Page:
Air Date: Week of April 17, 1998
On April 22nd, people around the world will mark the 28th Earth Day. But what folks probably don't know is that the Earth Day they'll be celebrating on April 22nd is not the only Earth Day, nor was it the first. On March 21, 1970, the spring equinox, Mr. John McConnell organized a celebration he called Earth Day. Occurring just one month before Senator Gaylord Nelson’s more widely- publicized Earth Day, Nelson's event led to the observance we now mark each year. Mr. McConnell's Earth Day also continues to be celebrated, but he is perhaps better-known for designing the Earth Flag. Steve Curwood caught up with Mr. McConnell, who is 83 and lives in New York City, and asked him how he celebrates his Earth Day.
CURWOOD: It's Living on Earth. I'm Steve Curwood. On April 22nd, people around the world mark the 28th Earth Day. What you probably don't know is that the Earth Day celebrated on April 22nd is not the only Earth Day, nor was it the first. On March 21st, 1970, the vernal equinox, John McConnell organized a celebration he called Earth Day, just one month before Senator Gaylord Nelson's more widely publicized Earth Day, which eventually led to the observance we now mark each year. Mr. McConnell's Earth Day continues to be celebrated, but he is perhaps better known for designing the Earth flag. Recently I caught up with Mr. McConnell, who is 83 and lives in New York City, and I asked him how he celebrates his Earth Day.
McCONNELL: We celebrate it every year at the United Nations on the original day, which is nature's day. The first day of spring in the northern hemisphere. And the way we celebrate it, we ring the peace bell at the United Nations at the very moment spring begins. And every year I invite people to join, each in their own way, in silent prayer, meditation, reflection.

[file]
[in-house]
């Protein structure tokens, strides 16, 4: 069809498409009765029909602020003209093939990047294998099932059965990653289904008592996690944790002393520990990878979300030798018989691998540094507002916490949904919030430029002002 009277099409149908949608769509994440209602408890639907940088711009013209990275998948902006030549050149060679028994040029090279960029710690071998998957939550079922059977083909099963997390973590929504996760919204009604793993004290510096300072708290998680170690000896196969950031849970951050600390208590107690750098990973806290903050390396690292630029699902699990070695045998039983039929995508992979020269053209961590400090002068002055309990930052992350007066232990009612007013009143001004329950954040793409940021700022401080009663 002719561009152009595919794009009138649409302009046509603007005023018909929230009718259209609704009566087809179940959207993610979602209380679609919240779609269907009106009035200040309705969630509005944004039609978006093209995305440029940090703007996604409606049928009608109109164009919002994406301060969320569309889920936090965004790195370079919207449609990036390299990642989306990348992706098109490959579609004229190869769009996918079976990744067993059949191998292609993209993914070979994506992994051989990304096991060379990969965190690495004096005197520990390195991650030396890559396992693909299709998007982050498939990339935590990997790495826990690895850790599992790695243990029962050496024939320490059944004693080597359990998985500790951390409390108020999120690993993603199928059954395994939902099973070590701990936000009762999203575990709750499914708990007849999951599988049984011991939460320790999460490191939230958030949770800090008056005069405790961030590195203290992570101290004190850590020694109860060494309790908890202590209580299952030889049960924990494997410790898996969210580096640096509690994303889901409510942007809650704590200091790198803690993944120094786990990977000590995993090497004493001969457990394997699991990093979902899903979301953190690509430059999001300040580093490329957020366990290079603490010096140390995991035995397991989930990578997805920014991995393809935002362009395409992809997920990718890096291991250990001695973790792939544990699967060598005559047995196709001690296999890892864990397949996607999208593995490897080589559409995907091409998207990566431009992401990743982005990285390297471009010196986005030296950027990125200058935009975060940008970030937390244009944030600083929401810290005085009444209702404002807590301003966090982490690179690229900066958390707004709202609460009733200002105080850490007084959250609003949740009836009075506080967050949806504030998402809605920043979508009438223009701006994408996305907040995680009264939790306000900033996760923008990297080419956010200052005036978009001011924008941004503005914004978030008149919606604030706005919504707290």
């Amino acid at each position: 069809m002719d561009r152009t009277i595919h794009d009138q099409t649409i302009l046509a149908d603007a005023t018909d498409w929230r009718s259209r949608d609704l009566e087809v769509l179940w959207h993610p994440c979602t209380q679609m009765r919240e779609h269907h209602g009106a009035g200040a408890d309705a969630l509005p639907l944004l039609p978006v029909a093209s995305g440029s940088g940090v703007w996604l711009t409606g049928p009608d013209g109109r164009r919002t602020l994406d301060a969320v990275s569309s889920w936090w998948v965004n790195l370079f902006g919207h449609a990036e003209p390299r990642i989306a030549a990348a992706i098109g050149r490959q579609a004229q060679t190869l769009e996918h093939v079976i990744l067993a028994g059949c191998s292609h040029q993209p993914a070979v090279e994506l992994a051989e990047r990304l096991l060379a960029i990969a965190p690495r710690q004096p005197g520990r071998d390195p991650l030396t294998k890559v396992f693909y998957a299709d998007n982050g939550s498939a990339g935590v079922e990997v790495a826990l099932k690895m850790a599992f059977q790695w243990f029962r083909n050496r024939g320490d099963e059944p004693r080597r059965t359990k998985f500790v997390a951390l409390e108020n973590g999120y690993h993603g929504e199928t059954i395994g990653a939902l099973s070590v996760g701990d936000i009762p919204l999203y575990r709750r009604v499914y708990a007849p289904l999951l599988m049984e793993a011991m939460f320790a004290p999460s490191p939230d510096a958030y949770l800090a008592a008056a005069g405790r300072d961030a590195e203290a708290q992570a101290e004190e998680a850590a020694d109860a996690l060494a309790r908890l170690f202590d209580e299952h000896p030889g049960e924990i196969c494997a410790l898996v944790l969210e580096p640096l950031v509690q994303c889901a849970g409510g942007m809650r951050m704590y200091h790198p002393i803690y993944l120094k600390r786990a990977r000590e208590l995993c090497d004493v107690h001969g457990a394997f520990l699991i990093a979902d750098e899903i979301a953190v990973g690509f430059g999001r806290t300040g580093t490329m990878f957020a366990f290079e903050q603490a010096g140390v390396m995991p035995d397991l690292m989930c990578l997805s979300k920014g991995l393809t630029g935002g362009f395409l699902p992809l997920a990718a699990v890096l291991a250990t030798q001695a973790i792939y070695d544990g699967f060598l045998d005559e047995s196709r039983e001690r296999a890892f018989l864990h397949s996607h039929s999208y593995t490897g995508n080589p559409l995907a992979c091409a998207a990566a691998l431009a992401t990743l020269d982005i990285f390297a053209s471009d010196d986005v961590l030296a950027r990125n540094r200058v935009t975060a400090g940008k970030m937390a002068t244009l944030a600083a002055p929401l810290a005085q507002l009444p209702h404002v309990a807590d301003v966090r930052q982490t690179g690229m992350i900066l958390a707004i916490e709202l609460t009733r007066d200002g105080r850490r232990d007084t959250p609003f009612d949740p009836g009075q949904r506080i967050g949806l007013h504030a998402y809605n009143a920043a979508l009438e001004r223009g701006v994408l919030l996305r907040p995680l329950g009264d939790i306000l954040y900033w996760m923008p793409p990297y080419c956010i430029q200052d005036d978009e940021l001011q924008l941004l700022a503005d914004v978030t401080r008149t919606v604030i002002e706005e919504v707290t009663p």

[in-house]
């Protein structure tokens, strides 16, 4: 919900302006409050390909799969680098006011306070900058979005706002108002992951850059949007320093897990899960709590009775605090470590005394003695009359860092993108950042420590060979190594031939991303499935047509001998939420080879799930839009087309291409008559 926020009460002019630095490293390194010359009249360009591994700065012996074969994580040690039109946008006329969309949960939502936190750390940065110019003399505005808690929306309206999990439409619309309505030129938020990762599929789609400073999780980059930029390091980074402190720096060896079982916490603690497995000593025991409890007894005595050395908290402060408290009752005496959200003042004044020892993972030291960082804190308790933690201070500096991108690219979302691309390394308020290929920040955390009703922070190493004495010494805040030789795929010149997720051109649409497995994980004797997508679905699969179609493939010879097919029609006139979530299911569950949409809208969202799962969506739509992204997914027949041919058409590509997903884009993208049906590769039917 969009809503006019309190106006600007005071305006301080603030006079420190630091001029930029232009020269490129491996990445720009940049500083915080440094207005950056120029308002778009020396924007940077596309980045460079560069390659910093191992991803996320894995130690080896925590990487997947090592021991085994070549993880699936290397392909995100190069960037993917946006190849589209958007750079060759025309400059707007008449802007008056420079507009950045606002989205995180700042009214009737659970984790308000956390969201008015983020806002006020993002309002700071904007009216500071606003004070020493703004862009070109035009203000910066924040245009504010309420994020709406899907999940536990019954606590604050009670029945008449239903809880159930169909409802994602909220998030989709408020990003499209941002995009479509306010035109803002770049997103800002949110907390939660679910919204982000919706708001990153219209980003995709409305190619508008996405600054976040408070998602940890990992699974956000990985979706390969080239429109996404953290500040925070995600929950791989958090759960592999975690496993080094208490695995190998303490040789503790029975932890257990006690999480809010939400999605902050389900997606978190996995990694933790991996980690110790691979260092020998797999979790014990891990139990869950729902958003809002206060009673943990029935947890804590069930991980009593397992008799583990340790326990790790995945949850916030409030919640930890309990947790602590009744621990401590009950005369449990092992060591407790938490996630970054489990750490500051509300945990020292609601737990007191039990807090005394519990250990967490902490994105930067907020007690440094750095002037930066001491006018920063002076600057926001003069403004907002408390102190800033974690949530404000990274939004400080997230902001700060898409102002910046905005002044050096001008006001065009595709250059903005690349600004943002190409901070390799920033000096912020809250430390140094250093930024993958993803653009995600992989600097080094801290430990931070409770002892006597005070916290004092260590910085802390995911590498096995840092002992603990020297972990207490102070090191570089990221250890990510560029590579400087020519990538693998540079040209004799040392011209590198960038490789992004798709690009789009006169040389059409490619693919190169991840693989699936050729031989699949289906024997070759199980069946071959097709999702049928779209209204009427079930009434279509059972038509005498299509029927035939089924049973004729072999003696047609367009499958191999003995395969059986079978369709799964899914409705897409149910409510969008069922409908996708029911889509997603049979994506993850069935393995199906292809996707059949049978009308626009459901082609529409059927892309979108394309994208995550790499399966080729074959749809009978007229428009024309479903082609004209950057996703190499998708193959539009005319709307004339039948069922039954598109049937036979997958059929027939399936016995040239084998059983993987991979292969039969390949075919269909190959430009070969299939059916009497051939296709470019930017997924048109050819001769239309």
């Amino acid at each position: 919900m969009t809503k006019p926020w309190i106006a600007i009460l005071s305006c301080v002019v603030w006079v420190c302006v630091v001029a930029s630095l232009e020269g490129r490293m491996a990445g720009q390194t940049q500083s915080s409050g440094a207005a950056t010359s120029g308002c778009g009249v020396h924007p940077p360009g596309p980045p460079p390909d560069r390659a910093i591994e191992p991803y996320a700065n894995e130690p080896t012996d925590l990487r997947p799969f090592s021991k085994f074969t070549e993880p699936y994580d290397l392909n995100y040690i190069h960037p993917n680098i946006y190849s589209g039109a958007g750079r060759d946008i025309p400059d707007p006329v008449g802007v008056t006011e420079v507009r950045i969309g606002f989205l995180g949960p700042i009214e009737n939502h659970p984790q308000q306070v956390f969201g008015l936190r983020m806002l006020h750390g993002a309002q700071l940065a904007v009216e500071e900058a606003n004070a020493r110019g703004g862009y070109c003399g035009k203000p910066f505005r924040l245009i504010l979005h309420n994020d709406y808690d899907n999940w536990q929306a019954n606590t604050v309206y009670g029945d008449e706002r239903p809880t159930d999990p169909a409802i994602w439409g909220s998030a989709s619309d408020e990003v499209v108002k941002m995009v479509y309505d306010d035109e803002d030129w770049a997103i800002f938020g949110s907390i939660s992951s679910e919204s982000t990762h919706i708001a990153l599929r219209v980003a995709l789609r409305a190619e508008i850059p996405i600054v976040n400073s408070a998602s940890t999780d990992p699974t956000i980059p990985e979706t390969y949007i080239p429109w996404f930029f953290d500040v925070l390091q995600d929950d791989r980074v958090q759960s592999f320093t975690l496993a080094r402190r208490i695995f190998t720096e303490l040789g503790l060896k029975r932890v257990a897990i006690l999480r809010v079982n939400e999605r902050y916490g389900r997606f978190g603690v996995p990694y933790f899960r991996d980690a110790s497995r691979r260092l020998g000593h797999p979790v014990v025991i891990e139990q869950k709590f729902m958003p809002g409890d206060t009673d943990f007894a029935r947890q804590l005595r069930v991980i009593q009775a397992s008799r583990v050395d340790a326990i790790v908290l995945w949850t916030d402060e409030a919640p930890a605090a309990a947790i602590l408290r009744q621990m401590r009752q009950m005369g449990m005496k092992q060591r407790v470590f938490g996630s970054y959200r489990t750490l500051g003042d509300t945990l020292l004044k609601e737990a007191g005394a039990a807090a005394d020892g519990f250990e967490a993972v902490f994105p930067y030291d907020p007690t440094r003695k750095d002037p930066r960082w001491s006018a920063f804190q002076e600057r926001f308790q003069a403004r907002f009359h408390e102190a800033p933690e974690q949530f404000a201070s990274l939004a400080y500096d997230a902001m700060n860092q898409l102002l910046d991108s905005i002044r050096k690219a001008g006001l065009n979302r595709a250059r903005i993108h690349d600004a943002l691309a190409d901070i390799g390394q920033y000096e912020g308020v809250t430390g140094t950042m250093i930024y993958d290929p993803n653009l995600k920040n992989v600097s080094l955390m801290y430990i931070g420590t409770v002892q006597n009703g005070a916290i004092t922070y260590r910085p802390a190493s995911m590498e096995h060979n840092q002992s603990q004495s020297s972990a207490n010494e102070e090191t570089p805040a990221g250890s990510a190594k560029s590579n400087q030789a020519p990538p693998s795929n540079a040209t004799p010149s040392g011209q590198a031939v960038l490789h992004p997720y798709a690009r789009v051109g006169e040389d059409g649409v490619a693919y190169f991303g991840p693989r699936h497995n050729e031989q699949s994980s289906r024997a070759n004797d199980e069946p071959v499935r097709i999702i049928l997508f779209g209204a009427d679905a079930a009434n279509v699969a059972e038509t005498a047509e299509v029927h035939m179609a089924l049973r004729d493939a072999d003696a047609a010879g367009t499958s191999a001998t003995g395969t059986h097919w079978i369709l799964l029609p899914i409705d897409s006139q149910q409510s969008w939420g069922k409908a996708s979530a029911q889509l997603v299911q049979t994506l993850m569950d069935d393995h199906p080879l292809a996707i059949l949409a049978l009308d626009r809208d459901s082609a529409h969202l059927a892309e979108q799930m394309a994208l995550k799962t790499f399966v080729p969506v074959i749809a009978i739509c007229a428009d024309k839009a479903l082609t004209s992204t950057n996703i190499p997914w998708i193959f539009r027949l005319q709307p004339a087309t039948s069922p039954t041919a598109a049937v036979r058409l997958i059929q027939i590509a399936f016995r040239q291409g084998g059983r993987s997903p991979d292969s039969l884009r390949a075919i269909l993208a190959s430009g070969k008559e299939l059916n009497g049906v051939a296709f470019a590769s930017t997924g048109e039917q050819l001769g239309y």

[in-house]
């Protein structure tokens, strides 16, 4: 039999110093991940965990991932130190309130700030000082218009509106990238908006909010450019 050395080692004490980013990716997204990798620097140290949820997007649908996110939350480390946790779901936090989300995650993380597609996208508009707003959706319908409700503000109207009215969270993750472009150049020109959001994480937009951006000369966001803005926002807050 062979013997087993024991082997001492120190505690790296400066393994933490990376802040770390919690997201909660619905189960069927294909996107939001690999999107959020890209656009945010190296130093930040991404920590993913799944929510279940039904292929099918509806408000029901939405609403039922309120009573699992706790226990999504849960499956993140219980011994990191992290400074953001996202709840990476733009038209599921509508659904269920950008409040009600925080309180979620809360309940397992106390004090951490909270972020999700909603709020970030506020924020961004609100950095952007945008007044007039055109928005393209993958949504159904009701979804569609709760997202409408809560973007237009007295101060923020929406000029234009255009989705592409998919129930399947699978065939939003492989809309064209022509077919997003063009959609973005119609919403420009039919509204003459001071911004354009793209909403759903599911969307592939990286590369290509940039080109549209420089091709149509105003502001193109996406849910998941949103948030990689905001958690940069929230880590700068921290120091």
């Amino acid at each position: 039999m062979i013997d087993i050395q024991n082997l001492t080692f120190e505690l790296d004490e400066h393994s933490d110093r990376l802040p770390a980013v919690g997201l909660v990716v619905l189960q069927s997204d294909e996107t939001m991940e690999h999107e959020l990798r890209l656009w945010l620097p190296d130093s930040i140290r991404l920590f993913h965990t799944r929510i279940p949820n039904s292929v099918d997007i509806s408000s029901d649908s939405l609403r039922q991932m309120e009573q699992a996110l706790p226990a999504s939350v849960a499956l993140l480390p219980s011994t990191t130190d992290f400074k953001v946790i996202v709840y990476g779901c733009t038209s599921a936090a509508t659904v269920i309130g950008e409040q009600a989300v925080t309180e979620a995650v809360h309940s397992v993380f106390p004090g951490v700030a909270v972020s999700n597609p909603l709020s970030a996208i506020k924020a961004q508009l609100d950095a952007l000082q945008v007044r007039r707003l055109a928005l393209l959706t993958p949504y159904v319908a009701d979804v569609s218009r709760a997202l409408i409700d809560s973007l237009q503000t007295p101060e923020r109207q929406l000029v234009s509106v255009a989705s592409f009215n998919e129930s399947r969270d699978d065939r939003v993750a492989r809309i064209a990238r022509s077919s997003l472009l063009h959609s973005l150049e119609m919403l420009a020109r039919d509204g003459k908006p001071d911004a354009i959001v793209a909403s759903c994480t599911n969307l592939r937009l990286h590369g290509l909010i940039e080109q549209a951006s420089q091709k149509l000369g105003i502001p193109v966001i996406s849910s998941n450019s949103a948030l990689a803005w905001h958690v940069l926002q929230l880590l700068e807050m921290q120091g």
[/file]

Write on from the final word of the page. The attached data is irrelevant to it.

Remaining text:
CURWOOD: What do you think of the Earth Day that's celebrated on April 22nd? Is that okay with you or are they missing something?
McCONNELL: The strange thing is that the other date has gotten far more attention. And I think one of the reasons for that was the other celebration was more protest in the beginning. They got lots of publicity because they were burying cars and dumping garbage in corporate carports and things of that kind. And the media is so geared to violence that --
CURWOOD: I'm not sure they would agree that they were violent that first Earth Day.
McCONNELL: No, well I hear again words mean different things to different people. I think it's wonderful what has been done on April 22 for planet Earth. Through the years they've gotten attention. There's been recycling and planting trees, all the things that we talked about in the beginning. So, but I do say that the initial publicity of the 1970 Earth Day on April 22, if you just go back and look at the stories, you will find it was the protests that got publicity, not celebration.
CURWOOD: How did you come up with the idea of the Earth flag?
McCONNELL: When they took the first photos of Earth, they published them in Life magazine. When I saw that I was so excited about it: here's something that could bring the whole human family together. You know, there's a wonderful quote from the space program: we set out to explore space and discovered earth. And here suddenly we were thinking holistically of our whole planet. And so I called up NASA and got a copy of the photo and put it on a dark blue field and made it a flag which is a symbol of responsibility. And when we welcomed the landing of the astronauts on the moon in Central Park, why we had a great big Earth flag and we had thousands of people there, and we had about 500 Earth flags that were distributed. And in fact I have a few of them which are real relics right now.
CURWOOD: Well, I want to thank you for taking this time with us. John McConnell first cast Earth Day on March 21st, 1970, and joined us from New York. Thank you, sir.
McCONNELL: Thank you. It's been a pleasure talking to you.
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